Further, sharing and resharing of intimate photos without consent would be punishable. Taking advertising into its purview, the bill states, “advertising that uses gender stereotypes that promote or normalize sexual violence against women will be considered illegal”. The bill also adds that any advertisement about prostitution will be banned.

In the bill, plans have been laid out to create 24-hour crisis centers for sexual assault victims as well as their families. The bill states that by 2024 there should at least be one crisis center in each province.

Other than this, specialized centers would be set up for victims who are minors, both boys and girls, and legal, educational, health and police professionals would work towards ensuring that these victims feel safe.

The ‘only yes means yes’ bill, which has been in the works since 2020, was passed in the lower house of the parliament with 140 votes out of 201. Only the Popular Party of Spain and the far-right Vox party voted against the bill.

Sexual assault and Spain

The bill that has been long supported by Spain’s Left-coalition government finds its roots in the outbreak which was sparked after the 2016 wolf-pack case where five men had been accused of gang-raping an 18-year-old girl.

After the incident, the five accused were convicted of sexual assault but not rape since the victim couldn’t present the evidence of rape and hadn’t explicitly objected to what was happening.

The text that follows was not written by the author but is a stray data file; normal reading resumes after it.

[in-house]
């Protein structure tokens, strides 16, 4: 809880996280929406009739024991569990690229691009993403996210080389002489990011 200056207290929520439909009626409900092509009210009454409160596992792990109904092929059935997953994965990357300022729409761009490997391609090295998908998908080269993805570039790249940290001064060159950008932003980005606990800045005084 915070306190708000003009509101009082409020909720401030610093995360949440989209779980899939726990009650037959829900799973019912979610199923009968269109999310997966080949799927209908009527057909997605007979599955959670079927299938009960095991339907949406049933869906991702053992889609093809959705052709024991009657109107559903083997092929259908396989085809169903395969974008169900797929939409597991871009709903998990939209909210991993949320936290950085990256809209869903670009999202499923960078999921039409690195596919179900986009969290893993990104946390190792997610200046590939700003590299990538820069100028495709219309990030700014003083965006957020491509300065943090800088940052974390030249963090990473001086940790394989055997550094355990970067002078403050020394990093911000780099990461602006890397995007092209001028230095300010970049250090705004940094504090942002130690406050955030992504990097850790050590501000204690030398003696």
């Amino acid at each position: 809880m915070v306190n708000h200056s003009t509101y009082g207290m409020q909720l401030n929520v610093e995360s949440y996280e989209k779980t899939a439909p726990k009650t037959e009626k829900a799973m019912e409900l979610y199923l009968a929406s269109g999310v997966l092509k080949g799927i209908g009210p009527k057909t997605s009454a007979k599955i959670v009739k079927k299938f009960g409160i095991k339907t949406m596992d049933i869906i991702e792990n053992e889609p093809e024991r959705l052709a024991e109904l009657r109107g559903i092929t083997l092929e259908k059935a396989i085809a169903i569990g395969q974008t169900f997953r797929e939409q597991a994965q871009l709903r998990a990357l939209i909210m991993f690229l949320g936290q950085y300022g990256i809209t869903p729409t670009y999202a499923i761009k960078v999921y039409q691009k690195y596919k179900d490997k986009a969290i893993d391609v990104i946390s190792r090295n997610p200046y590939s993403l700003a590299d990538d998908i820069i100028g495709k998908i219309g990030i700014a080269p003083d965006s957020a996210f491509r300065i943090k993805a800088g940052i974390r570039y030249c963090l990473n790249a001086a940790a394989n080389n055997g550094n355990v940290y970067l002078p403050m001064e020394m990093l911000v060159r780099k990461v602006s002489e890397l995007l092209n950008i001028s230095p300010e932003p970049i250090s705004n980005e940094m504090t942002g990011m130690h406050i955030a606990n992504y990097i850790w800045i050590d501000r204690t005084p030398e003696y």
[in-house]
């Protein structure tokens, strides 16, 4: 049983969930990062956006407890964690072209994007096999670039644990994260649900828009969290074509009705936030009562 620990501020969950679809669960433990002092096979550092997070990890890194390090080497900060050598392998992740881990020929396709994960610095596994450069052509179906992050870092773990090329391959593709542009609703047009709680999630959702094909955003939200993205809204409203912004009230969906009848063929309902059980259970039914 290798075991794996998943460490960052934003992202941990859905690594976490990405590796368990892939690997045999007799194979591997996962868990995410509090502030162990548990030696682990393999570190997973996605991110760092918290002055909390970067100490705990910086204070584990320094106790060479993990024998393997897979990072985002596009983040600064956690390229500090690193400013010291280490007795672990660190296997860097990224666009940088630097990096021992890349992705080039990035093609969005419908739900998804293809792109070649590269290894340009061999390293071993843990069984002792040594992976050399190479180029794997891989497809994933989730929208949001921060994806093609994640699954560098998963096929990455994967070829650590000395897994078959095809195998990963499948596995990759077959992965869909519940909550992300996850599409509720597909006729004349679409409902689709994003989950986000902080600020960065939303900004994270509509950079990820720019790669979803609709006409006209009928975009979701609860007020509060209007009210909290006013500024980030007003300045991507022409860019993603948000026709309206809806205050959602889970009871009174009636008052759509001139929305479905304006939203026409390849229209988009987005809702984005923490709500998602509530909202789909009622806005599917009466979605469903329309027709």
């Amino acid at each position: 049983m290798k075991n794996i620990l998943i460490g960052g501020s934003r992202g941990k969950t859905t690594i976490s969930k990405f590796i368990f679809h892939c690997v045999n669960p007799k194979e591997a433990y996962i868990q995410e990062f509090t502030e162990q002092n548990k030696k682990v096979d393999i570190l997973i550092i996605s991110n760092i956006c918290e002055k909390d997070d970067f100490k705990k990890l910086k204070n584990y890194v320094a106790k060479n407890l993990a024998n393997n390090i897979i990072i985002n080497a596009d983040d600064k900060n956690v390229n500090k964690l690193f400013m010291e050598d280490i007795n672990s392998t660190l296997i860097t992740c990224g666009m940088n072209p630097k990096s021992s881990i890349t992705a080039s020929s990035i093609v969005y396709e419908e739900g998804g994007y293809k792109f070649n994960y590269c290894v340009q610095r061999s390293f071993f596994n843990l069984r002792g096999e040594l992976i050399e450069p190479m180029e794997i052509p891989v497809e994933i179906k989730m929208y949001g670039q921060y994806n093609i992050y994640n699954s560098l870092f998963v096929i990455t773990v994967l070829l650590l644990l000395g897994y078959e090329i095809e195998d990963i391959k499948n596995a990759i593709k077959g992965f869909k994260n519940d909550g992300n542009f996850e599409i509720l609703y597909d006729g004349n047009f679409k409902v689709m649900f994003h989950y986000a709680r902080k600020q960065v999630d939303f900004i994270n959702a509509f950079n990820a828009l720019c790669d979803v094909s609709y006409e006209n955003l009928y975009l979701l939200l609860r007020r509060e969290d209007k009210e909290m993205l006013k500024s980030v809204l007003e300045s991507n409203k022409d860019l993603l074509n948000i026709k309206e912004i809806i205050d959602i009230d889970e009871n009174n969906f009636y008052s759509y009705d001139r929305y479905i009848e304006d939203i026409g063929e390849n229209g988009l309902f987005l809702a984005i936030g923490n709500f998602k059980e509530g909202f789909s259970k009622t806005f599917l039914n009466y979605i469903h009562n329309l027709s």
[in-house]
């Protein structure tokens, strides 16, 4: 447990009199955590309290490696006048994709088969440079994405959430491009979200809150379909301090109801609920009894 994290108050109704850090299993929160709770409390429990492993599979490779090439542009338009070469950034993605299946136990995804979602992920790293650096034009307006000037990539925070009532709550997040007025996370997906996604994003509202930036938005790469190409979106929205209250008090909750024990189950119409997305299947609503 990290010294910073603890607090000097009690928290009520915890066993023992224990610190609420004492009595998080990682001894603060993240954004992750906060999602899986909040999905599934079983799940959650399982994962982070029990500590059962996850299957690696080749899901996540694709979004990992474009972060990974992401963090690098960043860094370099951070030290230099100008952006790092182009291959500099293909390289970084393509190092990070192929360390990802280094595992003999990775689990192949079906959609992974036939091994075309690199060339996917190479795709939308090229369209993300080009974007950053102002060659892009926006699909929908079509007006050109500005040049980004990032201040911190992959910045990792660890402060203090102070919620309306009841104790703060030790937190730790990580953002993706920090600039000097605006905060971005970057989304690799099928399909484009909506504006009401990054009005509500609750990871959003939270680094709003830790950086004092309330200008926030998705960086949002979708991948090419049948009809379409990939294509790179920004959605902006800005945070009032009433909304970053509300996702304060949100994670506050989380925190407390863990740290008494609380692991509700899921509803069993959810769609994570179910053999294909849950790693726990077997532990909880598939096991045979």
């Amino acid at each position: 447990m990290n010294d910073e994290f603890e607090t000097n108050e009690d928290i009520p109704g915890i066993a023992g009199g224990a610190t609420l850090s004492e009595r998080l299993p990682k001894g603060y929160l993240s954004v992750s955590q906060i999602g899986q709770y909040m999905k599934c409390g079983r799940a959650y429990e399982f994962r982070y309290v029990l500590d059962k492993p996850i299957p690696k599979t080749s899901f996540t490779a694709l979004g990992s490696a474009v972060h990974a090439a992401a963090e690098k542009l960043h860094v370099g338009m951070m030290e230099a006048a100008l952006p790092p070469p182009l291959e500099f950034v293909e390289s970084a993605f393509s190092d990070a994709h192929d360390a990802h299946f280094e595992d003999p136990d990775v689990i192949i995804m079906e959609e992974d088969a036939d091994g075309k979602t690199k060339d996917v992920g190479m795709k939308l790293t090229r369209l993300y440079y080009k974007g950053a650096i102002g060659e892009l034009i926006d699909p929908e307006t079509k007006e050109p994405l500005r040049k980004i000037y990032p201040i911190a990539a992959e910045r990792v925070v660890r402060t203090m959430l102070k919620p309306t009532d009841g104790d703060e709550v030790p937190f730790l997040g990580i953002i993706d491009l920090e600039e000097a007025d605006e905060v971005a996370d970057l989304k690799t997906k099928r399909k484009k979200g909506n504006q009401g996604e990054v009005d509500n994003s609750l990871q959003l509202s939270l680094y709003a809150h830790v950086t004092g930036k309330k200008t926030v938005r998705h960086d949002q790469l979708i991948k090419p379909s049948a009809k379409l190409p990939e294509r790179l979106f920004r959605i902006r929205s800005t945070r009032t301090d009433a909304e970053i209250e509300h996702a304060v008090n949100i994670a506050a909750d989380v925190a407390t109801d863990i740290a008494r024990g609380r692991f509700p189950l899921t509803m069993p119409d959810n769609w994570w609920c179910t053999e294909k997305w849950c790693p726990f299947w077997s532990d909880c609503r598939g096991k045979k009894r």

In a video of the incident, which was filmed by two men, the woman wasn’t seen objecting and was silent and the judges ruled this as consent.

As reported by Reuters, the sentences resulted in widespread protests in Spain where protestors asked Spain to join European countries that defined rape as non-consensual sex. Spain’s Supreme Court later the five men to 15 years of prison on rape charges.

Recently, there were two cases of two minors raping women that sparked concerns. In one case, a minor raped an 18-year-old girl, and in another, a minor raped and assaulted a 12 and 13-year-old girl.

As reported by BBC earlier this month, five teenage boys were arrested for allegedly raping two girls in Burjassot, Valencia.

In 2020, the United States Embassy in Spain had warned Americans traveling to Spain about the rising sexual assault cases in the country.

As per The Nomad Today, a Spanish news organisation, last year the Ministry of Interior of Spain released data indicating an increase in sexual assaults. From January to September last year, 12,638 sexual assault cases were reported, which showed a 27% increase from the previous year. The number of rapes reported in Spain was 1,601, which indicated a 30 per cent rise.

What laws do other countries have about non-consensual sex?

According to a report by Amnesty International, nine countries around the world have defined consensual sex in their laws. These countries consider sex without consent as rape.

These include the United Kingdom, Ireland, Belgium, Cyprus, Luxembourg, Iceland, Germany, Sweden and Switzerland.

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Other than this, three other countries which have amended their laws to define non-consensual sex as rape are Austria, Montenegro, and Portugal.

Defining any sexual act that is non-consensual as rape is also a part of the Istanbul Convention, which prevents and combats any violence including domestic violence against women.

The Istanbul Convention has been signed by 34 countries around the world, out of which Turkey decided to pull out of the last year.